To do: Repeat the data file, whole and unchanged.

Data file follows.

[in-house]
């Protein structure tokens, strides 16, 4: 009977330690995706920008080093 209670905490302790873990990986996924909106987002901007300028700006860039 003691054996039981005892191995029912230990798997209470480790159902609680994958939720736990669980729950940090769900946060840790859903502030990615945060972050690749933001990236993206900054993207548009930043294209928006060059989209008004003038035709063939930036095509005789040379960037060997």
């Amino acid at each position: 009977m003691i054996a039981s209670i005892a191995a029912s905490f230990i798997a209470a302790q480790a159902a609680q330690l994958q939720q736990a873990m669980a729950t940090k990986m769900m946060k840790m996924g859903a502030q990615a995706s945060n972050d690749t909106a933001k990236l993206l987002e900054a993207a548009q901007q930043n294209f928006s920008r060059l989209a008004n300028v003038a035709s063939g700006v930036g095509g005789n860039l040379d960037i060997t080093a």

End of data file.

[in-house]
């Protein structure tokens, strides 16, 4: 009977330690995706920008080093 209670905490302790873990990986996924909106987002901007300028700006860039 003691054996039981005892191995029912230990798997209470480790159902609680994958939720736990669980729950940090769900946060840790859903502030990615945060972050690749933001990236993206900054993207548009930043294209928006060059989209008004003038035709063939930036095509005789040379960037060997």
């Amino acid at each position: 009977m003691i054996a039981s209670i005892a191995a029912s905490f230990i798997a209470a302790q480790a159902a609680q330690l994958q939720q736990a873990m669980a729950t940090k990986m769900m946060k840790m996924g859903a502030q990615a995706s945060n972050d690749t909106a933001k990236l993206l987002e900054a993207a548009q901007q930043n294209f928006s920008r060059l989209a008004n300028v003038a035709s063939g700006v930036g095509g005789n860039l040379d960037i060997t080093a």